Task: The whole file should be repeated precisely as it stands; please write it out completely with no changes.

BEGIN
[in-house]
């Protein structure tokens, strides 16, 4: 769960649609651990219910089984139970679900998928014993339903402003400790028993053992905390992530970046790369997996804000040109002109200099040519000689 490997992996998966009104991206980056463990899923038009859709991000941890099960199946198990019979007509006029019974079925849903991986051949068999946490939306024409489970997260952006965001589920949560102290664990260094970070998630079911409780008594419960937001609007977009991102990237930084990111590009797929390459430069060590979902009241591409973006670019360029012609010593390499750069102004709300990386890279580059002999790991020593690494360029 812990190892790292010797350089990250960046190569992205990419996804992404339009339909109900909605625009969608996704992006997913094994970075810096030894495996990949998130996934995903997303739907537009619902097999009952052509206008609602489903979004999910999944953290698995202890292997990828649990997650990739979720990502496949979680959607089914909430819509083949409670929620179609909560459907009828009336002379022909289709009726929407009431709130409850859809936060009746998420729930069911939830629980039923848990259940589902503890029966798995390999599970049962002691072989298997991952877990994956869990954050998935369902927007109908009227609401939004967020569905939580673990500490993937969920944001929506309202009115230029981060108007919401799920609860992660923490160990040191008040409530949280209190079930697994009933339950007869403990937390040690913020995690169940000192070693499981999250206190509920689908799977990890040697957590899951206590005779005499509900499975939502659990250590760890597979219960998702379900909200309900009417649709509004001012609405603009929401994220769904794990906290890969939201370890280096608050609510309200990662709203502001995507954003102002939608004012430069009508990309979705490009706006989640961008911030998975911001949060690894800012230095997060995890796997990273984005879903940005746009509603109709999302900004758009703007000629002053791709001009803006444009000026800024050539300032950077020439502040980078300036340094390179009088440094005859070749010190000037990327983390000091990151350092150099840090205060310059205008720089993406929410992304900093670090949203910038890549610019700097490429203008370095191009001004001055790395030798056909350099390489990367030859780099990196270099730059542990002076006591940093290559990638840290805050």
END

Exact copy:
[in-house]
């Protein structure tokens, strides 16, 4: 769960649609651990219910089984139970679900998928014993339903402003400790028993053992905390992530970046790369997996804000040109002109200099040519000689 490997992996998966009104991206980056463990899923038009859709991000941890099960199946198990019979007509006029019974079925849903991986051949068999946490939306024409489970997260952006965001589920949560102290664990260094970070998630079911409780008594419960937001609007977009991102990237930084990111590009797929390459430069060590979902009241591409973006670019360029012609010593390499750069102004709300990386890279580059002999790991020593690494360029 812990190892790292010797350089990250960046190569992205990419996804992404339009339909109900909605625009969608996704992006997913094994970075810096030894495996990949998130996934995903997303739907537009619902097999009952052509206008609602489903979004999910999944953290698995202890292997990828649990997650990739979720990502496949979680959607089914909430819509083949409670929620179609909560459907009828009336002379022909289709009726929407009431709130409850859809936060009746998420729930069911939830629980039923848990259940589902503890029966798995390999599970049962002691072989298997991952877990994956869990954050998935369902927007109908009227609401939004967020569905939580673990500490993937969920944001929506309202009115230029981060108007919401799920609860992660923490160990040191008040409530949280209190079930697994009933339950007869403990937390040690913020995690169940000192070693499981999250206190509920689908799977990890040697957590899951206590005779005499509900499975939502659990250590760890597979219960998702379900909200309900009417649709509004001012609405603009929401994220769904794990906290890969939201370890280096608050609510309200990662709203502001995507954003102002939608004012430069009508990309979705490009706006989640961008911030998975911001949060690894800012230095997060995890796997990273984005879903940005746009509603109709999302900004758009703007000629002053791709001009803006444009000026800024050539300032950077020439502040980078300036340094390179009088440094005859070749010190000037990327983390000091990151350092150099840090205060310059205008720089993406929410992304900093670090949203910038890549610019700097490429203008370095191009001004001055790395030798056909350099390489990367030859780099990196270099730059542990002076006591940093290559990638840290805050």